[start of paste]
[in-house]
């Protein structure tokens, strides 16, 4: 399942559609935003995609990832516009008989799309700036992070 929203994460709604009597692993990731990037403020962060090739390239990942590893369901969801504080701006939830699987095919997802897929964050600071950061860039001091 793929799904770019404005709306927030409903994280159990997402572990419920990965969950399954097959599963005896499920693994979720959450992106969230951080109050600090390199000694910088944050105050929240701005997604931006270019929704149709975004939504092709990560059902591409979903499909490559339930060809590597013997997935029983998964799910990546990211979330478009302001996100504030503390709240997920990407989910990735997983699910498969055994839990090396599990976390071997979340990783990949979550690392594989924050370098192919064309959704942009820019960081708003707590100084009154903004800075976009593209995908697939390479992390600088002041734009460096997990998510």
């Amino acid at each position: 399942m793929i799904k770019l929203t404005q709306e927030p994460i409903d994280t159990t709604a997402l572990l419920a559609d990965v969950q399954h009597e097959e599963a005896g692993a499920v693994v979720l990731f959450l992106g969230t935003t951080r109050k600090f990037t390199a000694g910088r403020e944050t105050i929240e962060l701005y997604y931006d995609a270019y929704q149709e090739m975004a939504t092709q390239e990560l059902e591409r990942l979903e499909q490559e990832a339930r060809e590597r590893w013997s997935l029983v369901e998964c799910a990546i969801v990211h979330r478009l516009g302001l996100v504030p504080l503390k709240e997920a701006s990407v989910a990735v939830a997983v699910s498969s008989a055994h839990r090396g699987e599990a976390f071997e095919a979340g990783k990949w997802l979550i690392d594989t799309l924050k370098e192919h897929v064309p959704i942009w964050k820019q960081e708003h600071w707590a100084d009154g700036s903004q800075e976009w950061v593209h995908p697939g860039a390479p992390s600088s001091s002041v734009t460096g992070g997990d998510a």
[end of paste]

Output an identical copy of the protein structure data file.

[in-house]
């Protein structure tokens, strides 16, 4: 399942559609935003995609990832516009008989799309700036992070 929203994460709604009597692993990731990037403020962060090739390239990942590893369901969801504080701006939830699987095919997802897929964050600071950061860039001091 793929799904770019404005709306927030409903994280159990997402572990419920990965969950399954097959599963005896499920693994979720959450992106969230951080109050600090390199000694910088944050105050929240701005997604931006270019929704149709975004939504092709990560059902591409979903499909490559339930060809590597013997997935029983998964799910990546990211979330478009302001996100504030503390709240997920990407989910990735997983699910498969055994839990090396599990976390071997979340990783990949979550690392594989924050370098192919064309959704942009820019960081708003707590100084009154903004800075976009593209995908697939390479992390600088002041734009460096997990998510």
């Amino acid at each position: 399942m793929i799904k770019l929203t404005q709306e927030p994460i409903d994280t159990t709604a997402l572990l419920a559609d990965v969950q399954h009597e097959e599963a005896g692993a499920v693994v979720l990731f959450l992106g969230t935003t951080r109050k600090f990037t390199a000694g910088r403020e944050t105050i929240e962060l701005y997604y931006d995609a270019y929704q149709e090739m975004a939504t092709q390239e990560l059902e591409r990942l979903e499909q490559e990832a339930r060809e590597r590893w013997s997935l029983v369901e998964c799910a990546i969801v990211h979330r478009l516009g302001l996100v504030p504080l503390k709240e997920a701006s990407v989910a990735v939830a997983v699910s498969s008989a055994h839990r090396g699987e599990a976390f071997e095919a979340g990783k990949w997802l979550i690392d594989t799309l924050k370098e192919h897929v064309p959704i942009w964050k820019q960081e708003h600071w707590a100084d009154g700036s903004q800075e976009w950061v593209h995908p697939g860039a390479p992390s600088s001091s002041v734009t460096g992070g997990d998510a």